On the last day of clinic in Tumbaco, Ecuador, Liliana Bustamante was working with an obstetrician and learning the maternity exam when she met a 16-year-old girl, six months pregnant with her first child.
For the girl, the experience of seeing a doctor meant as much to her as being examined.
“She was so excited, it was the first time she had seen a doctor during her pregnancy,” said Bustamante, a second-year medical student at UF.
This spring break, Bustamante and second-year medical student Aaron Kline, led a group of mostly medical students on UF’s Project Health Extension And Learning trip to Ecuador. They provided primary health care to over 1,200 people in remote villages.
“This is my last spring break, so I’m milking it,” she said.
This year 20 people traveled to Ecuador, including 13 medical students in their first, second or third year. The group also took three pharmacy students, a physician’s assistant, an undergraduate, an oral surgeon and an attending from UF College of Medicine in Jacksonville.
“I’m excited about learning from my peers,” Kline said. “We’re all at different levels.”
The group set up clinics in villages where doctor’s visits are rare with the intent to help with ailments such as parasites, acid reflux, and general pains, said Bustamante.
Since a lot of their treatment is short term, the group will refer people to a local health department, Kline said. Also, taking an oral surgeon allows them to perform tooth extractions.
“It is a great thing we can do for people and it makes an immediate and long-term impact,” Kline said.
It also created a great learning experience for the students.
“I got to do a couple of extractions,” said Sam Davis, a first-year medical student at UF. “It was cool because as a medical student that is something I won’t get to do again.”
Project HEAL also had a public health focus, which first-year medical student Wilmer Moreno hopes to expand as a co-coordinator for next year’s trip.
“We taught them how to brush their teeth, wash their hands and boil water,” Bustamante said. “And that’s the stuff that will last.”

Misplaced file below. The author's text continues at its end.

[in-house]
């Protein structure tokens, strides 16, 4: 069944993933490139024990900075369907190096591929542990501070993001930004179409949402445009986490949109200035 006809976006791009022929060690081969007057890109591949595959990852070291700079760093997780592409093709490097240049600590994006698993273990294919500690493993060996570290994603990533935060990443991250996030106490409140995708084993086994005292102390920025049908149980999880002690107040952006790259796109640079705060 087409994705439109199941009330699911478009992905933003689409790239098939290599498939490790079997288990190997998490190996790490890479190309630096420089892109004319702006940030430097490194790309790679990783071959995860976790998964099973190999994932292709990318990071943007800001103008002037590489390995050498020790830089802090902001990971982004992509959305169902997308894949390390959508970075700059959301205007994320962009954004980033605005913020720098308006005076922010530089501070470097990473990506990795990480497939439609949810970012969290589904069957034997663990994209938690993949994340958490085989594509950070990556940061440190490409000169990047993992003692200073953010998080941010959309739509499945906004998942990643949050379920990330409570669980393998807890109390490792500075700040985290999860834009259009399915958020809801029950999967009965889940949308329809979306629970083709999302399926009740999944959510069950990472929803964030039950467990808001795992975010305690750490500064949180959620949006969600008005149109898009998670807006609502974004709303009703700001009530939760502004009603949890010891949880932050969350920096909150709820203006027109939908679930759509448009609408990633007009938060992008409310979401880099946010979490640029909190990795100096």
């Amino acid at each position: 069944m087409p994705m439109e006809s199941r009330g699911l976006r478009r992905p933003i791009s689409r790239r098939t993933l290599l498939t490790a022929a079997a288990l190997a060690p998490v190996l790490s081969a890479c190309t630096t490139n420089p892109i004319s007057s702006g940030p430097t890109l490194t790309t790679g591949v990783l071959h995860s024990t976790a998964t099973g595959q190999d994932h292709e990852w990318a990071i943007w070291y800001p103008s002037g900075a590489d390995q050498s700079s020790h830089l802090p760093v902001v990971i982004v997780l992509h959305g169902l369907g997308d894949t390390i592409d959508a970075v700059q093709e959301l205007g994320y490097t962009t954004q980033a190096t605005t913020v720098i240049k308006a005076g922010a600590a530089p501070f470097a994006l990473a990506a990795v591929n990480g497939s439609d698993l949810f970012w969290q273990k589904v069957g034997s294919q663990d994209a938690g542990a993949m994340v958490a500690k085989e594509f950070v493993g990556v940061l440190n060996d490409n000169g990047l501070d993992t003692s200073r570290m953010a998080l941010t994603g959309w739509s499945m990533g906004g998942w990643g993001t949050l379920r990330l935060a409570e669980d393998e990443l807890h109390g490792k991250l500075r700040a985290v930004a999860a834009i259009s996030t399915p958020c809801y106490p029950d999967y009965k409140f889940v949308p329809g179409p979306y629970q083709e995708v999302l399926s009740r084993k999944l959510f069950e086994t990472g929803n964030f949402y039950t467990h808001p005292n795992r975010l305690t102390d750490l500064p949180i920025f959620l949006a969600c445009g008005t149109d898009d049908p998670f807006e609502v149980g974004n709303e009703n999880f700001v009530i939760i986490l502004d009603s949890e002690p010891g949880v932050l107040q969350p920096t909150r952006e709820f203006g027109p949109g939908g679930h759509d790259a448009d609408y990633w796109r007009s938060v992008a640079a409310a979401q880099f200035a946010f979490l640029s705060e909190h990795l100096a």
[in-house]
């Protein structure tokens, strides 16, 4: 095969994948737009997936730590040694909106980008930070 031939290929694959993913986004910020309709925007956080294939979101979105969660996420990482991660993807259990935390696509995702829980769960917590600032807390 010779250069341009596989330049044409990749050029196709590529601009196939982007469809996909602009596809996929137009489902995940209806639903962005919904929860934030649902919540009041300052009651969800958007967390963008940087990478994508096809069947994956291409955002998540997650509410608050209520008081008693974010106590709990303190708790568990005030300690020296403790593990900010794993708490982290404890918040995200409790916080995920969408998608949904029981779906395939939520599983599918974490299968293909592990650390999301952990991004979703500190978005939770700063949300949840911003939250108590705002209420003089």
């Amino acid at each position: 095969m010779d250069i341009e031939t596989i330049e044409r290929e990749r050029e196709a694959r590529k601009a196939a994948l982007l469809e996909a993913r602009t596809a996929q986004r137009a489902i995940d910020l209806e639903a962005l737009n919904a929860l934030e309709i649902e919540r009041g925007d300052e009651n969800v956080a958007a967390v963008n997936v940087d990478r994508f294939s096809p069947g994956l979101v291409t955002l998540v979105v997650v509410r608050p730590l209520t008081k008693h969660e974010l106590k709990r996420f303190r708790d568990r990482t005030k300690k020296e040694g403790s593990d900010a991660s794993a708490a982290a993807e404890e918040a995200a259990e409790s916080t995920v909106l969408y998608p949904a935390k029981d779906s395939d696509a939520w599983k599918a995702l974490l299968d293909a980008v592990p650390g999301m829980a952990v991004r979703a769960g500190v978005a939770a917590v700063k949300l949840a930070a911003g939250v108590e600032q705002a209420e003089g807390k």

Besides gaining medical knowledge, the group was also exposed to the language and culture of Ecuador.
Not all students who went were bilingual, but participants were given a Spanish medical handbook based on last year’s trip. The total immersion meant everyone improved, Davis said.
For the first couple of nights, the group stayed with various families. They woke up and helped the families with chores before setting up for clinic, said Bustamante, and the families fed them.
She said that the families went out of their way to make them comfortable, her ‘mom’ even bought instant coffee, which was a big deal for them.
The families also put on a culture night for the group where they were shown traditional games and dances, Davis said.
Traveling to different villages meant the group explored a lot of diverse landscape, from the Andes Mountains to the Amazon Rainforest, Bustamante said.
“It was amazing, within a couple of hours the landscape completely changed,” Bustamante said of the bus ride.
One of the most important things to the students was the feeling they got from the Ecuadorians.
“I thought they were going to be thankful, but their appreciation was overwhelming,” Davis said.
Second-year medical student Laura Pabalan quickly realized how appreciative the patients were, even when the conditions did not provide the most comfort.
“Even while I was giving pap smears in a steaming ambulance on the street, while the tape to hold up the privacy bed sheets was peeling off, the Ecuadorian women did not complain about the conditions or lack of medical equipment we had,” she said.
First-year medical students Davis and Moreno will be coordinators for Project HEAL’s trip next spring break. Davis said they are excited about next year, and are already planning where to go and how to raise funds.